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Overview of Avian Behavior Avian Core: CVM 6880 Objectives 1. Understand major factors influencing avian behavior - relationship to wild state Understand causes of common behavioral problems Understand basis of training methods

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overview of avian behavior

Overview of Avian Behavior

Avian Core: CVM 6880

  • 1. Understand major factors influencing avian behavior - relationship to wild state
  • Understand causes of common behavioral problems
  • Understand basis of training methods
  • Familiarization with characteristics of some companion birds: Psittacines and Raptors
factors that affect a bird s behavior
Factors that Affect a Bird’s Behavior
  • Type of Hatchling
  • Speciation/Genetics
  • Captive Selection
  • Rearing Conditions
  • Management at Weaning
  • Post-weaning Socialization and Experiences
  • Training
  • States of Health and Disease
types of hatchling
Types of Hatchling
  • Precocial birds -- also nidifugous
    • Hatched “ready to run”
    • Simple imprinting process
    • Short parental dependence
  • Altricial Birds -- nidiculous
    • Blind, unfeathered at hatch
    • Complex imprinting process
    • Longer periods of parental dependence (weeks to years)
precocial birds








Precocial Birds
altricial birds
Altricial Birds
  • Psittaciformes
  • Falconiformes
  • Passeriformes
speciation and genetics
Innate Behaviors designed for SURVIVAL

Not designed to amuse or entertain

Gain Benefit

Avoid Pain

Food Chain Placement



Psittacines are all prey species

Speciation and Genetics
fundamental of avian existence
Fundamental of Avian Existence
  • Eat
  • Reproduce
  • Avoid Annihilation
selection in captivity
Selection in Captivity
  • Most companion birds are 1 - 3 generations removed from wild stock
  • Hatched with a full complement of behaviors designed for survival in the wild
rearing conditions altricial birds
Rearing Conditions (altricial birds)
  • Cavity/Cup nesters
  • Fed regurgitated food
  • Isolated from all contact except that of parents
  • Maintain close body contact with nestmates/parents -- proper imprinting
attributes of wild psittacines
Attributes of Wild Psittacines
  • 90% of waking time is spent flying, eating, socializing with flock or mate
  • As near-equatorial birds, typical photoperiod approximates 12:12
  • May fly as far as 35 miles a day in search of food
  • Fewer than 50% of hatchlings survive to breeding age; 15-20% in some species
attributes of wild raptors
Attributes of Wild Raptors
  • Solitary birds
  • 50 - 70% survival of hatchlings
  • One in six becomes a breeder
  • Ten percent of the breeding population produces 90% of offspring that become breeders
characteristics of problematic captive environments
Characteristics of Problematic Captive Environments
  • Confinement
  • Prolonged lack of stimulation
  • Solitary
  • Ad lib food -- no foraging, no problem solving
  • Forced Weaning
  • Overbonding
  • These are the genesis of behavioral problems
management at weaning psittacines and raptors
Naturally, a gradual process with no decrease in food amount or change in type

Artificially, a stage for creating many problems by “forcing” change

Management at Weaning:Psittacines and Raptors
other factors in genesis of behavioral problems
Other Factors in Genesis of Behavioral Problems
  • Everything that hatches is raised
  • Poorly behaved birds end up in breeding projects
  • Owners have unrealistic expectations
  • Parrots are empathetic to mood of environment around them -- respond to owner stress
  • Overbonding=> hyperestrogenism disorders
conflicts between behavior and captive environment the hand reared imprint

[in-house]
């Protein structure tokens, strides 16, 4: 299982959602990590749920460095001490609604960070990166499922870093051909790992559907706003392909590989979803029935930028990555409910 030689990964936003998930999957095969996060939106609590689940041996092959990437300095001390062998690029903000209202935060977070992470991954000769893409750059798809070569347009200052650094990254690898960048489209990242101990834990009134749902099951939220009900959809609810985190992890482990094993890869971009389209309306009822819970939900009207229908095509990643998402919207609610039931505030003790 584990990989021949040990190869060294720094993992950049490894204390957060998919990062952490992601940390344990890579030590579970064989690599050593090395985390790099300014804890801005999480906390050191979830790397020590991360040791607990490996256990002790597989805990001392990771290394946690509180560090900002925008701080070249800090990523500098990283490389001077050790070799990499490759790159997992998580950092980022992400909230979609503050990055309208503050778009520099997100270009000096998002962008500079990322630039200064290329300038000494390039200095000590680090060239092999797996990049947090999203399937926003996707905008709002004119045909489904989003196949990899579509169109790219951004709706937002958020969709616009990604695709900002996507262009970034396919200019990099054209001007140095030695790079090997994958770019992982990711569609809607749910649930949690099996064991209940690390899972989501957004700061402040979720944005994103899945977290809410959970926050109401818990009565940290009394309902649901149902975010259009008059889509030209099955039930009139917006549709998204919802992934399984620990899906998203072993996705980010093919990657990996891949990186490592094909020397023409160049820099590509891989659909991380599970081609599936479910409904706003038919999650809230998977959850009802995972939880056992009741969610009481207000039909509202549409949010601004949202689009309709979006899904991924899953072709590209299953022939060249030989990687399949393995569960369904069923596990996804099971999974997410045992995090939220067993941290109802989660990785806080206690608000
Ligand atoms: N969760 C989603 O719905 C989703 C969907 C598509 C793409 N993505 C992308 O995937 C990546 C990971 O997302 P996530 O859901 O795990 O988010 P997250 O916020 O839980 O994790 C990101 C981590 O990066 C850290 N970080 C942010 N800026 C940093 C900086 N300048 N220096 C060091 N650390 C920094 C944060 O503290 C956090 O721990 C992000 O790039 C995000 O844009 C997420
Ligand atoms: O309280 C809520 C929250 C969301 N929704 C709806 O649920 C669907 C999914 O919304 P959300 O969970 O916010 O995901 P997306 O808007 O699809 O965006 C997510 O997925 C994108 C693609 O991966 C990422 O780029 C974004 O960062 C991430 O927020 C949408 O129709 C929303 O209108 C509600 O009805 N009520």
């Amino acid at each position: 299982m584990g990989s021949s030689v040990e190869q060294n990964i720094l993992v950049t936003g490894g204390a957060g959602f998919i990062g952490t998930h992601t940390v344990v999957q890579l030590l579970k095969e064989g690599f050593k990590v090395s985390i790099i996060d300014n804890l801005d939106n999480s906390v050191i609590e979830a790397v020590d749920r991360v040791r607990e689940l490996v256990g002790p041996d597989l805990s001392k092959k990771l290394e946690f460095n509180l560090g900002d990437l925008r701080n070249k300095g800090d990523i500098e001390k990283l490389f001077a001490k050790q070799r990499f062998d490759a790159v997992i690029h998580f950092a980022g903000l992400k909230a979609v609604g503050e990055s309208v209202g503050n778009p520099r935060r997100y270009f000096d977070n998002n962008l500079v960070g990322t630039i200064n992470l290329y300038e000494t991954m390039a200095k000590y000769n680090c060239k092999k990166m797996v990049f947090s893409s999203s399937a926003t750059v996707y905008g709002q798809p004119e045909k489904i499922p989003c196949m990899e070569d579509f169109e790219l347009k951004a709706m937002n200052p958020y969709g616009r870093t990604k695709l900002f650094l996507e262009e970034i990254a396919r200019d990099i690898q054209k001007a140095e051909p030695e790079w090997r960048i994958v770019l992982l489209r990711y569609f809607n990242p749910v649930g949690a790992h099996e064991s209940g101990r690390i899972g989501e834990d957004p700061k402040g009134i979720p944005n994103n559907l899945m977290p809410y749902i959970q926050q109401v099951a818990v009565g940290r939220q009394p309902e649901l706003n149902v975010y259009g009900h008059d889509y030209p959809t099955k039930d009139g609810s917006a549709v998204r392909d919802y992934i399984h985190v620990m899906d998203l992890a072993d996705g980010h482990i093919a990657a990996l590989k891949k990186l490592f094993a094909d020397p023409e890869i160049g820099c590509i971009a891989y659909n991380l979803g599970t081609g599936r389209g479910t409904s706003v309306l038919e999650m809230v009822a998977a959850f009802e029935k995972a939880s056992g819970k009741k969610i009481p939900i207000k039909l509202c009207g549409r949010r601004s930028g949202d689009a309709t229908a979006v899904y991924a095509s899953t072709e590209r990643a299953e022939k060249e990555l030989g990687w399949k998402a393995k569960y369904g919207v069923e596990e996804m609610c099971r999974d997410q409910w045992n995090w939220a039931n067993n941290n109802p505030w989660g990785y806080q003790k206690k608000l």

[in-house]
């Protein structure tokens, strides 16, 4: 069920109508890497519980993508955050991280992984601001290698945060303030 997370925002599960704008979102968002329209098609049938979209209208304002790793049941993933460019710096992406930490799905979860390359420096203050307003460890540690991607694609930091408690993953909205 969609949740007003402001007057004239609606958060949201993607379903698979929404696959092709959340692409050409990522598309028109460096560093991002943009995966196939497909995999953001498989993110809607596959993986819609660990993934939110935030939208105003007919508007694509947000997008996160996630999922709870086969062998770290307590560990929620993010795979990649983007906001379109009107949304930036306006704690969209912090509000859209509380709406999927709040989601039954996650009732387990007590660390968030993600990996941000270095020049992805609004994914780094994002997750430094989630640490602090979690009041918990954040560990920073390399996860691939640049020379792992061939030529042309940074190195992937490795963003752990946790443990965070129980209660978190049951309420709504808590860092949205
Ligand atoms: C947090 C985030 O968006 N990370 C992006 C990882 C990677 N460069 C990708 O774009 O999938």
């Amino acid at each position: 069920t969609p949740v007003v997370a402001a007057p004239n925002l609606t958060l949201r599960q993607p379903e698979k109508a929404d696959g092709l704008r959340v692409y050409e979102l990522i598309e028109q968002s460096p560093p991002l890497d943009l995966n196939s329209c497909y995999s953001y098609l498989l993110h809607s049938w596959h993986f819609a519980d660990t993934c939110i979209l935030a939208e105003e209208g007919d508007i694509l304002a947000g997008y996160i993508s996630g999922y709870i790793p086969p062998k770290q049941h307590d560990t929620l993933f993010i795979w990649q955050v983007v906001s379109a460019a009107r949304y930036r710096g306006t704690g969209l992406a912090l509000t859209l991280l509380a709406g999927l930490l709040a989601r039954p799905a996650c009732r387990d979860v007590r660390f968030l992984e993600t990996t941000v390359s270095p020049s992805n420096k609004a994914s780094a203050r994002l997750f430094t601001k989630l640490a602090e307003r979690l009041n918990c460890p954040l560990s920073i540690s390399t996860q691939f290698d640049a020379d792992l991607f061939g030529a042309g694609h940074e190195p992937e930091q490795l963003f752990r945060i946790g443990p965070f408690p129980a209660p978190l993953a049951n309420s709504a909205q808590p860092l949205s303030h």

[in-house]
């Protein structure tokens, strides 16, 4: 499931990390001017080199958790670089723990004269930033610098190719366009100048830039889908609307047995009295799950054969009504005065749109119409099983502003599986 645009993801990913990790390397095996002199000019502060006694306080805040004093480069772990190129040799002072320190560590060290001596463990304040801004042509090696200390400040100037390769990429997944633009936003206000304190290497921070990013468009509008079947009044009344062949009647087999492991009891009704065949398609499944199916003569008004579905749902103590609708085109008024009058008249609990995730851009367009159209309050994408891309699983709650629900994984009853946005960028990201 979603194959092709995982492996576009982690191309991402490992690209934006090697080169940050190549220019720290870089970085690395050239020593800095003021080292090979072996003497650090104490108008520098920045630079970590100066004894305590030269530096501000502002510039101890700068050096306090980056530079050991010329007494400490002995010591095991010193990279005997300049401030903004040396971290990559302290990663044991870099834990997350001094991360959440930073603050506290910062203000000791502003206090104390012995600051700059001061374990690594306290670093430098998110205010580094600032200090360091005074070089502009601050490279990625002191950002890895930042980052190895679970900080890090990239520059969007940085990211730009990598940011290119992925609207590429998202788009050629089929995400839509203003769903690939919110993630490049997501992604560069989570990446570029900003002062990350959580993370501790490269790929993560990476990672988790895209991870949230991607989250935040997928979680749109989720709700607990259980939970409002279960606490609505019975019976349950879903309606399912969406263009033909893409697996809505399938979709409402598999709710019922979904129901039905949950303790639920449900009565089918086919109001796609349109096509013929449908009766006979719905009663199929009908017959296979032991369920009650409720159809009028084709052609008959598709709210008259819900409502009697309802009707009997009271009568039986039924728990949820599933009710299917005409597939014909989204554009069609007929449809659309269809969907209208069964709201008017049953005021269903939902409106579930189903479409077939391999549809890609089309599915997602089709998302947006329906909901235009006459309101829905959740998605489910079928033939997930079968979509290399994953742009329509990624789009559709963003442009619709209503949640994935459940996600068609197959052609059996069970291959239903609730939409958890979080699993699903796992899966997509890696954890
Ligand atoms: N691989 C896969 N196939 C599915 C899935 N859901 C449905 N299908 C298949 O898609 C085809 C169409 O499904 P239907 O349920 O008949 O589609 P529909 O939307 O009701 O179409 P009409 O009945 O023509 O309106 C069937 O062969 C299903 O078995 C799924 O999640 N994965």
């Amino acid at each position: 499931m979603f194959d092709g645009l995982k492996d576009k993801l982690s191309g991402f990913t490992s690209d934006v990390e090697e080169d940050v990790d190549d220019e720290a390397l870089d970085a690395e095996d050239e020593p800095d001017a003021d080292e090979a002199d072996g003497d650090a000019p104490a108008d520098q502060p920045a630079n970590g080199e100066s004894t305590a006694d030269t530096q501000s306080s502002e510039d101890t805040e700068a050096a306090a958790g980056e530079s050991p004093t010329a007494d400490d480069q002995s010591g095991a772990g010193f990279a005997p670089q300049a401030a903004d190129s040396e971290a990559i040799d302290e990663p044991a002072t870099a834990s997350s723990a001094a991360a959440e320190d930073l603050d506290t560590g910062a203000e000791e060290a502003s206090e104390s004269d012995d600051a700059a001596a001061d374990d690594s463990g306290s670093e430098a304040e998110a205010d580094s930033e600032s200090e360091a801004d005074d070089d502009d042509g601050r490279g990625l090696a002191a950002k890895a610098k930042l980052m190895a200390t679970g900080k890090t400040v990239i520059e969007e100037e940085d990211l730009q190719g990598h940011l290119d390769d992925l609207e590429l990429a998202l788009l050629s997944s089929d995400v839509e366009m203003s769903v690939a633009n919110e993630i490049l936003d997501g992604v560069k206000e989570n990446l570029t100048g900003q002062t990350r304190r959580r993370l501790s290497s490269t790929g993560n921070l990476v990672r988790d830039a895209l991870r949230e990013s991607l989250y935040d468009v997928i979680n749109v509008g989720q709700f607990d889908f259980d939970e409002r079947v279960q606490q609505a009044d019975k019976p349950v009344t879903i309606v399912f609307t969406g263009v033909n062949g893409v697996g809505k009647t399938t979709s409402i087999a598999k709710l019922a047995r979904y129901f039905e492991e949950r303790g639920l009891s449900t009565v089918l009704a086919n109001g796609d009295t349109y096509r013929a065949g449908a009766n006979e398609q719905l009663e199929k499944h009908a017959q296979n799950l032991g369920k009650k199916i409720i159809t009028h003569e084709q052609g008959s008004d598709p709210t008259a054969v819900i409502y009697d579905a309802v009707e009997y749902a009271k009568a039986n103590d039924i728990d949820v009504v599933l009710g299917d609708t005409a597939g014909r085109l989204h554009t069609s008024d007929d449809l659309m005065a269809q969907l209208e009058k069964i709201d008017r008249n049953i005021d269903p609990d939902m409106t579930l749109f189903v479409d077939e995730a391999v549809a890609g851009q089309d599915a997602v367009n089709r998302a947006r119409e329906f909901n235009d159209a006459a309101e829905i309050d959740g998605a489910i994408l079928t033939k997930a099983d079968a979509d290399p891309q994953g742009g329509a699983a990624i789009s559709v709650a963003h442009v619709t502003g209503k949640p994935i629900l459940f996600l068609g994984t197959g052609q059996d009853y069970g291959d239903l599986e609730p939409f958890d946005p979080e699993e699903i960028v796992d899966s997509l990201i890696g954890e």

Conflicts Between Behavior and Captive Environment: The Hand-reared Imprint
  • Recognizes humans as conspecifics
  • Never becomes fully weaned whining
  • Does not interact well with other birds - doesn’t “know” it is a bird
  • Will select a favorite person as a mate
    • Attempted copulations, masturbation, regurgitation
    • Will defend mate against other flock members
frequent outcome of imprinting and rearing gone awry
Frequent Outcome of Imprinting and Rearing Gone Awry
  • Overbonding obsessive-compulsive behaviors
  • Screaming
  • Biting/aggression
  • Feather picking/self-mutilation
socialization and post weaning psittacines
Socialization and Post-WeaningPsittacines
  • Wild-reared birds introduced to flock at this point
    • Food, Protection, Companionship
    • Learn Flock “Rules”
  • Ideally, young birds join their human “flock” at this point
  • Changes in flock condition not accepted -- safety issue
major socialization issues psittacines
Major Socialization Issues:Psittacines
  • Interbird relationships
  • Bonding
  • Territoriality
important principles in understanding and shaping socialization process 4
Important Principles in understanding and Shaping Socialization Process (4):
  • Parrots are empathetic
  • Nurturing Guidance is operative
  • Behavior patterns do not stabilize until after sexual maturity
  • Bad behavior is NEVER the parrot’s fault
aspects of nurturing guidance per sally blanchard avian behaviorist
Aspects of Nurturing Guidanceper Sally Blanchard -- Avian Behaviorist
  • Realistic Expectations
  • Strong human/parrot bond
  • Rules
  • Verbal cues and Commands
  • Instructional Interaction
  • Nurturing Authority: dominance or flock lead - human
  • Physical Interaction
  • Eye contact and body language
  • Loweringpersonal energy
  • Stimulation and Social Interaction
  • A Sense of Humor, Fun and Play
training to be a good pet
Training to be a Good Pet
  • Birds must be trained to be good pets
  • Intellectually, at the level of a 5 - 6y human
  • Emotionally, at the level of a 2y human -- never changes
  • They need (Nurturing Guidance):
    • Boundaries
    • Discipline
    • Direction as to appropriate behavior
four basic behaviors every large psittacine should know
Four Basic Behaviors Every Large Psittacine Should Know
  • Step Up
  • Step Down
  • Sit - Stay
  • The Towel is your Friend

Brian Speer, 2001

a further complication for juvenile birds wing clipping
A Further Complication for Juvenile Birds: Wing Clipping